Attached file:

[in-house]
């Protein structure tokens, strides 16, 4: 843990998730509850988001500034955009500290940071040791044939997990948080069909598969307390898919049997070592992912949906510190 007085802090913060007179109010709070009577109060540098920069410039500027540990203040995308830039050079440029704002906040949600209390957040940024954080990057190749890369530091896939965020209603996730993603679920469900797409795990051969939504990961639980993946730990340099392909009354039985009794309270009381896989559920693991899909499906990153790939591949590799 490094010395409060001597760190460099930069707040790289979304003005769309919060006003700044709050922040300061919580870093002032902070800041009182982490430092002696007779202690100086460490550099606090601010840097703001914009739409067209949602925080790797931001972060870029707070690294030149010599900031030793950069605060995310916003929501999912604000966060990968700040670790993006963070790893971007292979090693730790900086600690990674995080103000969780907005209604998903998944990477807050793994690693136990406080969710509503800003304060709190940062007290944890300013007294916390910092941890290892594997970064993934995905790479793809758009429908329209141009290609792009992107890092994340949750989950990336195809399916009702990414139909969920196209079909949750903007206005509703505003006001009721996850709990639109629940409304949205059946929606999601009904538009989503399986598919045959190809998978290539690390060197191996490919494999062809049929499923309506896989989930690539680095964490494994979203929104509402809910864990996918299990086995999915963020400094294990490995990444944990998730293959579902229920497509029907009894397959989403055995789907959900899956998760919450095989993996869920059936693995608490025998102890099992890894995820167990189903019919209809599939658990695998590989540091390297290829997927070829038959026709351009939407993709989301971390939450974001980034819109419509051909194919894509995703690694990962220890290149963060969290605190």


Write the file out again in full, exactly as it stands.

[in-house]
């Protein structure tokens, strides 16, 4: 843990998730509850988001500034955009500290940071040791044939997990948080069909598969307390898919049997070592992912949906510190 007085802090913060007179109010709070009577109060540098920069410039500027540990203040995308830039050079440029704002906040949600209390957040940024954080990057190749890369530091896939965020209603996730993603679920469900797409795990051969939504990961639980993946730990340099392909009354039985009794309270009381896989559920693991899909499906990153790939591949590799 490094010395409060001597760190460099930069707040790289979304003005769309919060006003700044709050922040300061919580870093002032902070800041009182982490430092002696007779202690100086460490550099606090601010840097703001914009739409067209949602925080790797931001972060870029707070690294030149010599900031030793950069605060995310916003929501999912604000966060990968700040670790993006963070790893971007292979090693730790900086600690990674995080103000969780907005209604998903998944990477807050793994690693136990406080969710509503800003304060709190940062007290944890300013007294916390910092941890290892594997970064993934995905790479793809758009429908329209141009290609792009992107890092994340949750989950990336195809399916009702990414139909969920196209079909949750903007206005509703505003006001009721996850709990639109629940409304949205059946929606999601009904538009989503399986598919045959190809998978290539690390060197191996490919494999062809049929499923309506896989989930690539680095964490494994979203929104509402809910864990996918299990086995999915963020400094294990490995990444944990998730293959579902229920497509029907009894397959989403055995789907959900899956998760919450095989993996869920059936693995608490025998102890099992890894995820167990189903019919209809599939658990695998590989540091390297290829997927070829038959026709351009939407993709989301971390939450974001980034819109419509051909194919894509995703690694990962220890290149963060969290605190």